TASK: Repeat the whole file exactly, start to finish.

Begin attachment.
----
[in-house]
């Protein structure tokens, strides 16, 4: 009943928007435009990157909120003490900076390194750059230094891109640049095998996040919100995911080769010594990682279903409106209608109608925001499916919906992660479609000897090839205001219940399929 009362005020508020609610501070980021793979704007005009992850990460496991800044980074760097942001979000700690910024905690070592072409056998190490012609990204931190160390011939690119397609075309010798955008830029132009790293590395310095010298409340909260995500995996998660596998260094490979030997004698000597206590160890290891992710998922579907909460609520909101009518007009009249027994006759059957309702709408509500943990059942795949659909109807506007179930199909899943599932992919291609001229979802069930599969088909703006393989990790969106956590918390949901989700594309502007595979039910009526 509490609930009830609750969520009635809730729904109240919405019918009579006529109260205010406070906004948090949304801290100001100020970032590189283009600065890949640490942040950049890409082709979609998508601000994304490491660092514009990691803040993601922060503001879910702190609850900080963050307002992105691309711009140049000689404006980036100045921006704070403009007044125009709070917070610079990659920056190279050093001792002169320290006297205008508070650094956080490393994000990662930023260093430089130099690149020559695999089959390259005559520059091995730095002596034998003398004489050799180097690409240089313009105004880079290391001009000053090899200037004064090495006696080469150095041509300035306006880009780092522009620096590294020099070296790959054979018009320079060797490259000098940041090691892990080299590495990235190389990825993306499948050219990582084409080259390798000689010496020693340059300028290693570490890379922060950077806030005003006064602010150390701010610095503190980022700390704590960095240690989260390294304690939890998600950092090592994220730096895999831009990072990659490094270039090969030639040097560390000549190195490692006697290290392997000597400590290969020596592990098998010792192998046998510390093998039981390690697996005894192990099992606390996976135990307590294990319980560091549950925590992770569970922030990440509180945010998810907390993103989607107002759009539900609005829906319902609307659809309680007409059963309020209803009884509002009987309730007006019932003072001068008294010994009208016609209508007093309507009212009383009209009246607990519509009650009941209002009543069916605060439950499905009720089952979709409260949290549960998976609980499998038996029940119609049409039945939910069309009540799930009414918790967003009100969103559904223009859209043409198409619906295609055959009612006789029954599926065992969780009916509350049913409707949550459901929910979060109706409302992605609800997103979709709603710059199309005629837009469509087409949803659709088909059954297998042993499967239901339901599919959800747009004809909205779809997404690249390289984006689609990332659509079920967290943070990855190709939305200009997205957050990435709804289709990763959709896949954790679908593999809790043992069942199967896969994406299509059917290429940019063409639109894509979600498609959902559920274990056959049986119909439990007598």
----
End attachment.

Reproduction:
[in-house]
């Protein structure tokens, strides 16, 4: 009943928007435009990157909120003490900076390194750059230094891109640049095998996040919100995911080769010594990682279903409106209608109608925001499916919906992660479609000897090839205001219940399929 009362005020508020609610501070980021793979704007005009992850990460496991800044980074760097942001979000700690910024905690070592072409056998190490012609990204931190160390011939690119397609075309010798955008830029132009790293590395310095010298409340909260995500995996998660596998260094490979030997004698000597206590160890290891992710998922579907909460609520909101009518007009009249027994006759059957309702709408509500943990059942795949659909109807506007179930199909899943599932992919291609001229979802069930599969088909703006393989990790969106956590918390949901989700594309502007595979039910009526 509490609930009830609750969520009635809730729904109240919405019918009579006529109260205010406070906004948090949304801290100001100020970032590189283009600065890949640490942040950049890409082709979609998508601000994304490491660092514009990691803040993601922060503001879910702190609850900080963050307002992105691309711009140049000689404006980036100045921006704070403009007044125009709070917070610079990659920056190279050093001792002169320290006297205008508070650094956080490393994000990662930023260093430089130099690149020559695999089959390259005559520059091995730095002596034998003398004489050799180097690409240089313009105004880079290391001009000053090899200037004064090495006696080469150095041509300035306006880009780092522009620096590294020099070296790959054979018009320079060797490259000098940041090691892990080299590495990235190389990825993306499948050219990582084409080259390798000689010496020693340059300028290693570490890379922060950077806030005003006064602010150390701010610095503190980022700390704590960095240690989260390294304690939890998600950092090592994220730096895999831009990072990659490094270039090969030639040097560390000549190195490692006697290290392997000597400590290969020596592990098998010792192998046998510390093998039981390690697996005894192990099992606390996976135990307590294990319980560091549950925590992770569970922030990440509180945010998810907390993103989607107002759009539900609005829906319902609307659809309680007409059963309020209803009884509002009987309730007006019932003072001068008294010994009208016609209508007093309507009212009383009209009246607990519509009650009941209002009543069916605060439950499905009720089952979709409260949290549960998976609980499998038996029940119609049409039945939910069309009540799930009414918790967003009100969103559904223009859209043409198409619906295609055959009612006789029954599926065992969780009916509350049913409707949550459901929910979060109706409302992605609800997103979709709603710059199309005629837009469509087409949803659709088909059954297998042993499967239901339901599919959800747009004809909205779809997404690249390289984006689609990332659509079920967290943070990855190709939305200009997205957050990435709804289709990763959709896949954790679908593999809790043992069942199967896969994406299509059917290429940019063409639109894509979600498609959902559920274990056959049986119909439990007598």